National ID and artificial intelligence
I sent Dr. Reina Reyes a Mashable article which posited that “Mission: Impossible” movies are more successful the more Tom Cruise runs. It claimed positive correlation between quality (Rotten Tomatoes review scores) and distance run (estimated at 14.6 feet per second of screen time). Before “M:I-Fallout,” Cruise ran over 3,000 feet in both top-rated M:I movies, “M:I-III” and “Ghost Protocol.”
Reyes quickly distilled it into a scatter plot on Facebook, complete with a still of Cruise running. I am blessed with friends who continually teach me data visualization and big data’s other languages.
On the recent law creating a national ID system, should we not consult less activists and more scientists like Reina, who, at age 26, led a Princeton astrophysics team that validated Einstein’s general theory of relativity using a survey of 70,000 galaxies, up to 3.5 billion light years away?
Criticism of the law is legitimate. Critics caution that security remains inadequate and highlight the leak of millions of voter records from an unsecured Commission on Elections system. They fear data, particularly transaction histories, may be abused and used to harass.
But these are the same criticisms from the 1990s, already well-articulated by no less than retired chief justice Reynato Puno in his famous 1997 Ople vs Torres decision. This ruled that such a system would be so far-reaching that it must be authorized by a law (finally signed in 2018).
The Ople decision contained a second discussion of privacy, although this did not receive the votes to make it binding against a national ID system. Nevertheless, Puno’s thoughts now form the cornerstone of our data privacy jurisprudence.
Such decisions romanticize informational privacy as a “right to be let alone,” a basic human right to withdraw aspects of one’s life from public view.
The right to stop anyone from monitoring what medicine one purchases, what websites one visits and who one calls from one’s phone has been elevated to the same plane as the classic rights of free speech, equal protection and due process.
But such beautiful articulations are incomplete. They are purely negative.
The classic idea of law is that of restraint. It speaks to the “bad man,” tells him what he cannot do. But law is most powerful when it is aspirational, when it lays the foundations of what society can build, beyond merely what it prohibits.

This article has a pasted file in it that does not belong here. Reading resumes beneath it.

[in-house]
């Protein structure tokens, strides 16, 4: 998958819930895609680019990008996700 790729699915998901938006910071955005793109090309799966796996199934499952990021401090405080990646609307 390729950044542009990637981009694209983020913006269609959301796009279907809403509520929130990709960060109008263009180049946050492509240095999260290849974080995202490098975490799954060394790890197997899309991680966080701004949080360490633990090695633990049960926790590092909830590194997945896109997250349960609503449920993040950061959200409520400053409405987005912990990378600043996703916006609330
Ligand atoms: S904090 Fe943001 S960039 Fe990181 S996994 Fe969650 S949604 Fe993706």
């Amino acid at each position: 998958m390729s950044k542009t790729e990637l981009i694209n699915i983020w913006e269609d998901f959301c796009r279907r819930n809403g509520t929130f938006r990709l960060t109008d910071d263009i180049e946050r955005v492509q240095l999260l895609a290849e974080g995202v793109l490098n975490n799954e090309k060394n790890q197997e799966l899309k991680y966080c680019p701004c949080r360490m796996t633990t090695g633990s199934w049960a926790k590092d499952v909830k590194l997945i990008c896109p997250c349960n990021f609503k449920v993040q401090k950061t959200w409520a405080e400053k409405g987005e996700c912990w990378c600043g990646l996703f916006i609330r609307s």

Beyond withholding data, privacy frameworks must govern how data can be harnessed — with full transparency and consent of the owners, and with benefits equitably shared with data owners.
Assuming we solve security and abuse, we must shift the discussion to what government databases make possible. The same skills for making scatter plots of Cruise’s ratings can map demographic trends such as where people are moving to and from, and the average ages in each locale. Such data can identify where we will need more schools and hospitals, where incentives should stimulate new industries, and what mix of government services an area might need.
Data privacy in 2018 must recognize the many instances when we, in fact, want to share our data in exchange for benefits, beginning with more convenient transactions facilitated by a national ID. Data must be seen as a resource, beyond rights. Legal thinking must govern it in ways similar to natural resources and property. The law must incentivize making deeper and higher quality data sets available.
The stakes are immense. Data science lays the foundation for artificial intelligence, a field Stephen Hawking, Larry Page and Elon Musk all said will define humanity’s next technological evolution. President Xi Jinping has identified AI as a key field China aims to lead by 2025—clear marching orders to Tsinghua University Ph.Ds.
Lawyers must shift data privacy’s imagery away from militants seeking to enter towns using aliases, to brilliant Filipino mathematicians, engineers and developers keen to keep us in step with the future.
React: [email protected], Twitter @oscarfbtan, facebook.com/OscarFranklinTan. This column does not represent the opinion of organizations with which the author is affiliated.
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